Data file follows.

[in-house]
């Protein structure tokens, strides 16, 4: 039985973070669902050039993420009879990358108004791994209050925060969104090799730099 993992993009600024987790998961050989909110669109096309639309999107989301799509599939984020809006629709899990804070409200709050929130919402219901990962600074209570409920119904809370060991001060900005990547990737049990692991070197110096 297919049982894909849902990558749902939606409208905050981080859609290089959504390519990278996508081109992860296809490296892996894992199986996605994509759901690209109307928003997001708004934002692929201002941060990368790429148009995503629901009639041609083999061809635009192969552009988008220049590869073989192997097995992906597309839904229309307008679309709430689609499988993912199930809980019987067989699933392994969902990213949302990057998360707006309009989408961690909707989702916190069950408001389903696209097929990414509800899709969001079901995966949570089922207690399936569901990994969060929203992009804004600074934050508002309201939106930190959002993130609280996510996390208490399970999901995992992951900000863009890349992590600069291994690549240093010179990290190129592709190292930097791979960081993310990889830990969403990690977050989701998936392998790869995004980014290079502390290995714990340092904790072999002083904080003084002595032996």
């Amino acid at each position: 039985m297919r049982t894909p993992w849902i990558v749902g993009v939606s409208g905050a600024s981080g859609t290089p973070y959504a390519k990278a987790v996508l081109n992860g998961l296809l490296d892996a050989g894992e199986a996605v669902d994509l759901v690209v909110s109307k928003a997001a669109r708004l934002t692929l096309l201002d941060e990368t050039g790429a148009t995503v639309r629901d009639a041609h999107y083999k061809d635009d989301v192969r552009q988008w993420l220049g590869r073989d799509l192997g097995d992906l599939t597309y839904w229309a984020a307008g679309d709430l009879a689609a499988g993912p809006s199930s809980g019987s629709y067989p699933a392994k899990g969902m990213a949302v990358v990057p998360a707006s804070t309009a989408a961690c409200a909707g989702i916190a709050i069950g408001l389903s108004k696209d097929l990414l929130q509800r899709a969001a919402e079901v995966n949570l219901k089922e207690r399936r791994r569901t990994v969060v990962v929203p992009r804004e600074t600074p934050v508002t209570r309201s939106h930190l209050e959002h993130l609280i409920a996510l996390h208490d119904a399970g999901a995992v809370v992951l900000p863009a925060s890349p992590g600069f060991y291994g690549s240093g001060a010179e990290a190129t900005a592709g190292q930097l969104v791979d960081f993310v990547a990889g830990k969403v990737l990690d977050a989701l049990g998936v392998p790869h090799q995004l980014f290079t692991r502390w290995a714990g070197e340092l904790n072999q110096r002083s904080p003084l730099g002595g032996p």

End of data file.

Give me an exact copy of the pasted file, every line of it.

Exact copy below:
[in-house]
């Protein structure tokens, strides 16, 4: 039985973070669902050039993420009879990358108004791994209050925060969104090799730099 993992993009600024987790998961050989909110669109096309639309999107989301799509599939984020809006629709899990804070409200709050929130919402219901990962600074209570409920119904809370060991001060900005990547990737049990692991070197110096 297919049982894909849902990558749902939606409208905050981080859609290089959504390519990278996508081109992860296809490296892996894992199986996605994509759901690209109307928003997001708004934002692929201002941060990368790429148009995503629901009639041609083999061809635009192969552009988008220049590869073989192997097995992906597309839904229309307008679309709430689609499988993912199930809980019987067989699933392994969902990213949302990057998360707006309009989408961690909707989702916190069950408001389903696209097929990414509800899709969001079901995966949570089922207690399936569901990994969060929203992009804004600074934050508002309201939106930190959002993130609280996510996390208490399970999901995992992951900000863009890349992590600069291994690549240093010179990290190129592709190292930097791979960081993310990889830990969403990690977050989701998936392998790869995004980014290079502390290995714990340092904790072999002083904080003084002595032996």
């Amino acid at each position: 039985m297919r049982t894909p993992w849902i990558v749902g993009v939606s409208g905050a600024s981080g859609t290089p973070y959504a390519k990278a987790v996508l081109n992860g998961l296809l490296d892996a050989g894992e199986a996605v669902d994509l759901v690209v909110s109307k928003a997001a669109r708004l934002t692929l096309l201002d941060e990368t050039g790429a148009t995503v639309r629901d009639a041609h999107y083999k061809d635009d989301v192969r552009q988008w993420l220049g590869r073989d799509l192997g097995d992906l599939t597309y839904w229309a984020a307008g679309d709430l009879a689609a499988g993912p809006s199930s809980g019987s629709y067989p699933a392994k899990g969902m990213a949302v990358v990057p998360a707006s804070t309009a989408a961690c409200a909707g989702i916190a709050i069950g408001l389903s108004k696209d097929l990414l929130q509800r899709a969001a919402e079901v995966n949570l219901k089922e207690r399936r791994r569901t990994v969060v990962v929203p992009r804004e600074t600074p934050v508002t209570r309201s939106h930190l209050e959002h993130l609280i409920a996510l996390h208490d119904a399970g999901a995992v809370v992951l900000p863009a925060s890349p992590g600069f060991y291994g690549s240093g001060a010179e990290a190129t900005a592709g190292q930097l969104v791979d960081f993310v990547a990889g830990k969403v990737l990690d977050a989701l049990g998936v392998p790869h090799q995004l980014f290079t692991r502390w290995a714990g070197e340092l904790n072999q110096r002083s904080p003084l730099g002595g032996p």